“Everybody who had to reschedule their weddings from last year had to reschedule to this year,” Humberstone said. “So now when we’ve been looking to try to see what we can do or what we can afford now because we’re out $5,400, like, all of these dates are taken.”

Despite the setbacks, Humberstone said she still can’t wait to marry her fiancé.

“My excitement to be his best friend and the person he wants to marry will never change,” she said. “But the experience has been ruined.”

Together, the couple filed a complaint with the Colorado Attorney General’s Office.

“The wedding can’t happen. That already sucks, but then to, like, add salt to the wound by keeping everybody’s money is just so gross,” Humberstone said. “I’ve never been the person to sit back and just let things happen and not say something when it’s wrong … I just felt like there’s no way we’re the only people that this happened to. But if I’m the one person to say something, to bring light to it and maybe it helps somebody else out, that’s what matters.”

‘We would like to take some sort of action to get our money back’

Another bride, Alliyah Dowell, said she met her future husband while she was working at Bubba’s 33 in Colorado Springs in 2017.

“We ended up talking and went on our first date five days later,” she said. The rest, as they say, was history.

The couple got engaged in May 2019. The next month, they started touring wedding venues.

Alliyah and her husband.(Alliyah Dowell)

“So I had actually had a cousin that had had her baby shower at The Rustic Lace Barn, so I kind of already knew that I loved it,” Dowell said. She and her husband booked the venue and were set to get married on July 26, 2020.

But, of course, their plans were thwarted by the COVID-19 pandemic.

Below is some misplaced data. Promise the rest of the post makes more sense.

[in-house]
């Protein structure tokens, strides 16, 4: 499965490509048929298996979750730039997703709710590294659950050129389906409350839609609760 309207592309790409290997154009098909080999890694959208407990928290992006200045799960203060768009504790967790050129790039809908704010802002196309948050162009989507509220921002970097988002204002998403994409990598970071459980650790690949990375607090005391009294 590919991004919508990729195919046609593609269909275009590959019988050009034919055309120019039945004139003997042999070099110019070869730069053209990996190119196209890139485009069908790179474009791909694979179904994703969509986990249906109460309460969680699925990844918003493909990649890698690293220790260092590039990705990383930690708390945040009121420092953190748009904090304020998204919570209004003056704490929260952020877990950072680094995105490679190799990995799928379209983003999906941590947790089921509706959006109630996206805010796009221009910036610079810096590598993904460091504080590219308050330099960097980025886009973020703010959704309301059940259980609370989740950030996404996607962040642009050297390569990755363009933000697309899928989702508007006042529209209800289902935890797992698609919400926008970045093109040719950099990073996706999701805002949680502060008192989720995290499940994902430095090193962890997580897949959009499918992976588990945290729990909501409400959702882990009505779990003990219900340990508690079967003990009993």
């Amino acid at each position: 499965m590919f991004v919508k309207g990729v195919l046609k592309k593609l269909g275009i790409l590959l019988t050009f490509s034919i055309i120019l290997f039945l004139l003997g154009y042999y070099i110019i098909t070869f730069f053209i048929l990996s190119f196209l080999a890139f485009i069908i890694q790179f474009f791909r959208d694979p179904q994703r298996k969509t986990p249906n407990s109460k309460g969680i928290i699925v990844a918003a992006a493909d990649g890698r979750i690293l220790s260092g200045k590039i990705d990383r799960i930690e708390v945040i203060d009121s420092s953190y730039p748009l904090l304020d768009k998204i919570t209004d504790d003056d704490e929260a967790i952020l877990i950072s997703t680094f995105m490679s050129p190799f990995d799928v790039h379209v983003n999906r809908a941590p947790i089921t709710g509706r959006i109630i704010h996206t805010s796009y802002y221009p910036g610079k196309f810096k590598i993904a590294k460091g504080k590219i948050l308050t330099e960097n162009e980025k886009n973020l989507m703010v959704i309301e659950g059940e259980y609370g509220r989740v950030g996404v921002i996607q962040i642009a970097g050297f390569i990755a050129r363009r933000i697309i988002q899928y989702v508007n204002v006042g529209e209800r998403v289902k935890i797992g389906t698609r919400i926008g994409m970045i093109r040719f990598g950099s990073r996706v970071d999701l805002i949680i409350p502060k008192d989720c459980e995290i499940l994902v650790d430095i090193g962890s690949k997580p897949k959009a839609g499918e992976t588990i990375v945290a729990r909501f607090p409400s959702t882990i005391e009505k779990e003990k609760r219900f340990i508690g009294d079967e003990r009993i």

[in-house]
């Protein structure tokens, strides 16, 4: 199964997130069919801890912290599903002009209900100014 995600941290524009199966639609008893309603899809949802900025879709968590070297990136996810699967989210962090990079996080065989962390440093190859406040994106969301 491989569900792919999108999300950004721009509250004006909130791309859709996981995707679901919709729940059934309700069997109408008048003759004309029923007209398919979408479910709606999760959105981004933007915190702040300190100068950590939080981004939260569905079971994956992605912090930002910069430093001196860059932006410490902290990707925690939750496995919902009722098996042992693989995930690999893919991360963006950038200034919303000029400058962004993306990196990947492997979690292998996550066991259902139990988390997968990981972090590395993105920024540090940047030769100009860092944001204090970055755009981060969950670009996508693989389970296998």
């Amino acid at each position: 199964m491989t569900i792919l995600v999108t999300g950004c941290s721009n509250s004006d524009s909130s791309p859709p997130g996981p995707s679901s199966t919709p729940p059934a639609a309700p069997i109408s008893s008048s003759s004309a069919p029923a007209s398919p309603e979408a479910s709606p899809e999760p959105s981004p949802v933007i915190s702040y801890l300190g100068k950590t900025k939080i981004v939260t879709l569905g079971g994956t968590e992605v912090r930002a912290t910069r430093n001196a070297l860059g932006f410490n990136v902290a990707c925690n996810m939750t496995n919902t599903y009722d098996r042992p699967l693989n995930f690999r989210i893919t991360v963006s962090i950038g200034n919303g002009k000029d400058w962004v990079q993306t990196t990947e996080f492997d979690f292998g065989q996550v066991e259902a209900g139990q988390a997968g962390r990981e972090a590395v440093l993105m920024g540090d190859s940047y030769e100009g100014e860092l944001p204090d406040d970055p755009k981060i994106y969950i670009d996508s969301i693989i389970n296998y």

“We had decided we wanted to postpone to this July of 2021, but we decided we wanted to do something small last year because we had some family that was supposed to be moving overseas, and we just wanted to do something small and celebrate during that time,” Dowell said.

At that point, according to documents shared with 11 News, she and her husband had already paid for 75 percent of the wedding. The Rustic Lace Barn now had $8,436.66 from them.

Even though her wedding was more than a year out, Dowell said she was concerned about the lack of communication with the venue.

“They were supposed to send monthly check-in emails to see how we were doing, if we had any questions, if we needed anything, and that did not happen,” she said. “December, January rolled around, and we started getting monthly check-ins, and I had reached out a few times and heard back relatively quickly until beginning of March and I had sent an email and it came back that the email was no longer in use.”

Dowell said she tried another email that was listed on The Rustic Lace Barn’s website, but that one bounced back, too.

“That’s when I started to be like, ‘OK, something’s weird.’ So then I just Googled them … because I wanted their phone number and from Google, it said that they were permanently closed.”

Dowell said she couldn’t believe what she was seeing.

“I was like, there’s, I mean, there’s no way. Like, they would have said something. They would have called, like, I just talked to them, I don’t know, two weeks before. There’s no, there’s no way.”

Unlike other brides, Dowell said she never received the Feb. 26 letter stating the company was out of business.

“We’ve moved twice since we booked the wedding, so, and of course I’ve done change of address, but with two moves, it’s hard to say if I’m going to get that letter or not.”

Dowell said she did her own research online, reading blogs and reviews on different websites. That’s where she came across a copy of the letter someone shared.

“It’s pretty upsetting that they couldn’t send an email, make phone calls individually to people,” Dowell said.